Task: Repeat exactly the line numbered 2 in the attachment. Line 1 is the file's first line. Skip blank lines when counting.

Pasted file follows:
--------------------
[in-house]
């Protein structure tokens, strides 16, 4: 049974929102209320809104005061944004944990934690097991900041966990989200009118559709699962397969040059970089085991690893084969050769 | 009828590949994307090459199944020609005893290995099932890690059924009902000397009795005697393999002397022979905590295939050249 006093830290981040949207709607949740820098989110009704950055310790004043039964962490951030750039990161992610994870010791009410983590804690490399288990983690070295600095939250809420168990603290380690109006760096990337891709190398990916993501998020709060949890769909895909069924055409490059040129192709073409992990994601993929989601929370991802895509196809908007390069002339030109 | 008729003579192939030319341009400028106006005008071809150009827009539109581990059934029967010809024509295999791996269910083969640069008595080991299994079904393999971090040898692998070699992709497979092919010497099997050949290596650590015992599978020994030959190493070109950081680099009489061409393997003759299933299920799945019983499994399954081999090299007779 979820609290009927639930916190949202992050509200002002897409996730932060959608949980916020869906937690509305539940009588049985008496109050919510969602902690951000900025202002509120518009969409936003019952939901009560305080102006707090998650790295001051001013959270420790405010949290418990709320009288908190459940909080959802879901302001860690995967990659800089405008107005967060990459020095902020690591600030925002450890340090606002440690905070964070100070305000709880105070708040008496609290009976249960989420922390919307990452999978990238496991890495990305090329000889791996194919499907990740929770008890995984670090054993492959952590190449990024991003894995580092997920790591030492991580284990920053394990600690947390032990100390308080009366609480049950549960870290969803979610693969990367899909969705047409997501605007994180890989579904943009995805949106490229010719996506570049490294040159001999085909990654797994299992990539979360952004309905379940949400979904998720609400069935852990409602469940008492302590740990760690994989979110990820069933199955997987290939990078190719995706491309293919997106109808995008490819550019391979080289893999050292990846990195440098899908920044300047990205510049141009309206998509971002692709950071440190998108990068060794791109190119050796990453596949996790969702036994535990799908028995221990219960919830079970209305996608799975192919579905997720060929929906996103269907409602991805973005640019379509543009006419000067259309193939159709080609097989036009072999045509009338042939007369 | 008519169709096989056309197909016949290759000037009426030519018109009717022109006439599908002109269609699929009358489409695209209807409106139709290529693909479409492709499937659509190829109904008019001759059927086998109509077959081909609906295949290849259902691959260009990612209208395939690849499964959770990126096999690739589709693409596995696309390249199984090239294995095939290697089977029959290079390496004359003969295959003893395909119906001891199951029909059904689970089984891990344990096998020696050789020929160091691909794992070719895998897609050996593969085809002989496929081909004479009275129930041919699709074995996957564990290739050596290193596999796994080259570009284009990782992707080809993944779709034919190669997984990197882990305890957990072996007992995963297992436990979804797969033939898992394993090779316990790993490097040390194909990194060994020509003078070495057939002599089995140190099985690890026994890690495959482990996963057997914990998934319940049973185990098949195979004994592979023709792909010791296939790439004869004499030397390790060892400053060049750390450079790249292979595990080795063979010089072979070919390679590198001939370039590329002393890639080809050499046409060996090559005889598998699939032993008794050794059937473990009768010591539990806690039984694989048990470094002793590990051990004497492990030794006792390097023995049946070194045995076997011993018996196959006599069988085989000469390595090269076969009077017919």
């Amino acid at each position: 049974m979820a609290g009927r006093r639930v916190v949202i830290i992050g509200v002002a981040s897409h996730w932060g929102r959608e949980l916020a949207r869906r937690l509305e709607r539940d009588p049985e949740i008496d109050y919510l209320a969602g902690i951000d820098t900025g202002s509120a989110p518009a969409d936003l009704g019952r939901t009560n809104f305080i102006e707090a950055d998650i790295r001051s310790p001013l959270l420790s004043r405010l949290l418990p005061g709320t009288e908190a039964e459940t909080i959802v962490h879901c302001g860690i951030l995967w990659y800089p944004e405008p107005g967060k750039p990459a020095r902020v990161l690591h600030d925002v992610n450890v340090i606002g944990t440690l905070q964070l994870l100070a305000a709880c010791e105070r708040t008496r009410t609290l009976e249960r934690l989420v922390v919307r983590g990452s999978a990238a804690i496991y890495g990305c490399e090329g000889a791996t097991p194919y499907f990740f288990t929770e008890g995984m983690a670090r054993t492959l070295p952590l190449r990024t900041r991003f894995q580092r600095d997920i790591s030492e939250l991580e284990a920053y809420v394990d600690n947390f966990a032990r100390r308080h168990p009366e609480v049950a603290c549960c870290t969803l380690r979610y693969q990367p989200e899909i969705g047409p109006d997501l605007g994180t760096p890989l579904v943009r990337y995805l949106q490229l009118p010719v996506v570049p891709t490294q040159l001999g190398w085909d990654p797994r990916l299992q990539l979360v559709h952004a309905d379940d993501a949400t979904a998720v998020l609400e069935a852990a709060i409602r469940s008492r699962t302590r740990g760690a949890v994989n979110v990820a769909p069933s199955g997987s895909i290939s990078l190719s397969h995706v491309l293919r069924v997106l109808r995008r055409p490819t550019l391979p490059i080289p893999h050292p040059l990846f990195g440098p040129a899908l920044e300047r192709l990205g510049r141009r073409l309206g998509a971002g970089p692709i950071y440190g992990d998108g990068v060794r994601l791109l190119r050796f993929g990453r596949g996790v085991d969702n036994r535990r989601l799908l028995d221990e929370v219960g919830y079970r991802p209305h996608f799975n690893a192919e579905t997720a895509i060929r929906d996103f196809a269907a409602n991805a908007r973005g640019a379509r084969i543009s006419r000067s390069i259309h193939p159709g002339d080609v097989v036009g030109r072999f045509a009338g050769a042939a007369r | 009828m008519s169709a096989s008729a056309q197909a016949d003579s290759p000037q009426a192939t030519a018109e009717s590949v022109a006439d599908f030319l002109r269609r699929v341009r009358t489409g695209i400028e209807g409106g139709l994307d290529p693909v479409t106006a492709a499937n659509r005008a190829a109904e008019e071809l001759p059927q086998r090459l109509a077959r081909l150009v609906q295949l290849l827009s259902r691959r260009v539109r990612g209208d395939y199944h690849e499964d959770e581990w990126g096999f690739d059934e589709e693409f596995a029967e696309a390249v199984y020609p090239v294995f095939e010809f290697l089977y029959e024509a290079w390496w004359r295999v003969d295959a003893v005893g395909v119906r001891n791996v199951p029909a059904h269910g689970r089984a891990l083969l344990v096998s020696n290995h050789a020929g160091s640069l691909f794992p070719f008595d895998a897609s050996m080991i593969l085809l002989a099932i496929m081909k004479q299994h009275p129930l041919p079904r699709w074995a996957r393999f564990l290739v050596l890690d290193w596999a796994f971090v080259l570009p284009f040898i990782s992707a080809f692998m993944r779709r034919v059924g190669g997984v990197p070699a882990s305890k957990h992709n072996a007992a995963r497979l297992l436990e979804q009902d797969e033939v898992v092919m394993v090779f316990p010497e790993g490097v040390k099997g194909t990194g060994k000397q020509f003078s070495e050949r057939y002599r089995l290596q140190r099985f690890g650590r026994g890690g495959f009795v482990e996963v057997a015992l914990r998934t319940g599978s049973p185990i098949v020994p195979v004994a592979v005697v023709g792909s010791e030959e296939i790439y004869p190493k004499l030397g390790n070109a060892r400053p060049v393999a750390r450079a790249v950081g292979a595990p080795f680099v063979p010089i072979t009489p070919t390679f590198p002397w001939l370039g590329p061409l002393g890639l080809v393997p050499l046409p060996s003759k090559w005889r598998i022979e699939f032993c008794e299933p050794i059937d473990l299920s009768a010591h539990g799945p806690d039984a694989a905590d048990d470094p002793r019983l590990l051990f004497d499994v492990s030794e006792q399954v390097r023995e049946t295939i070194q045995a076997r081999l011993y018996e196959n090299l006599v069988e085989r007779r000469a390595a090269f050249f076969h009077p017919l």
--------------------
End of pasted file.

């Protein structure tokens, strides 16, 4: 049974929102209320809104005061944004944990934690097991900041966990989200009118559709699962397969040059970089085991690893084969050769 | 009828590949994307090459199944020609005893290995099932890690059924009902000397009795005697393999002397022979905590295939050249 006093830290981040949207709607949740820098989110009704950055310790004043039964962490951030750039990161992610994870010791009410983590804690490399288990983690070295600095939250809420168990603290380690109006760096990337891709190398990916993501998020709060949890769909895909069924055409490059040129192709073409992990994601993929989601929370991802895509196809908007390069002339030109 | 008729003579192939030319341009400028106006005008071809150009827009539109581990059934029967010809024509295999791996269910083969640069008595080991299994079904393999971090040898692998070699992709497979092919010497099997050949290596650590015992599978020994030959190493070109950081680099009489061409393997003759299933299920799945019983499994399954081999090299007779 979820609290009927639930916190949202992050509200002002897409996730932060959608949980916020869906937690509305539940009588049985008496109050919510969602902690951000900025202002509120518009969409936003019952939901009560305080102006707090998650790295001051001013959270420790405010949290418990709320009288908190459940909080959802879901302001860690995967990659800089405008107005967060990459020095902020690591600030925002450890340090606002440690905070964070100070305000709880105070708040008496609290009976249960989420922390919307990452999978990238496991890495990305090329000889791996194919499907990740929770008890995984670090054993492959952590190449990024991003894995580092997920790591030492991580284990920053394990600690947390032990100390308080009366609480049950549960870290969803979610693969990367899909969705047409997501605007994180890989579904943009995805949106490229010719996506570049490294040159001999085909990654797994299992990539979360952004309905379940949400979904998720609400069935852990409602469940008492302590740990760690994989979110990820069933199955997987290939990078190719995706491309293919997106109808995008490819550019391979080289893999050292990846990195440098899908920044300047990205510049141009309206998509971002692709950071440190998108990068060794791109190119050796990453596949996790969702036994535990799908028995221990219960919830079970209305996608799975192919579905997720060929929906996103269907409602991805973005640019379509543009006419000067259309193939159709080609097989036009072999045509009338042939007369 | 008519169709096989056309197909016949290759000037009426030519018109009717022109006439599908002109269609699929009358489409695209209807409106139709290529693909479409492709499937659509190829109904008019001759059927086998109509077959081909609906295949290849259902691959260009990612209208395939690849499964959770990126096999690739589709693409596995696309390249199984090239294995095939290697089977029959290079390496004359003969295959003893395909119906001891199951029909059904689970089984891990344990096998020696050789020929160091691909794992070719895998897609050996593969085809002989496929081909004479009275129930041919699709074995996957564990290739050596290193596999796994080259570009284009990782992707080809993944779709034919190669997984990197882990305890957990072996007992995963297992436990979804797969033939898992394993090779316990790993490097040390194909990194060994020509003078070495057939002599089995140190099985690890026994890690495959482990996963057997914990998934319940049973185990098949195979004994592979023709792909010791296939790439004869004499030397390790060892400053060049750390450079790249292979595990080795063979010089072979070919390679590198001939370039590329002393890639080809050499046409060996090559005889598998699939032993008794050794059937473990009768010591539990806690039984694989048990470094002793590990051990004497492990030794006792390097023995049946070194045995076997011993018996196959006599069988085989000469390595090269076969009077017919």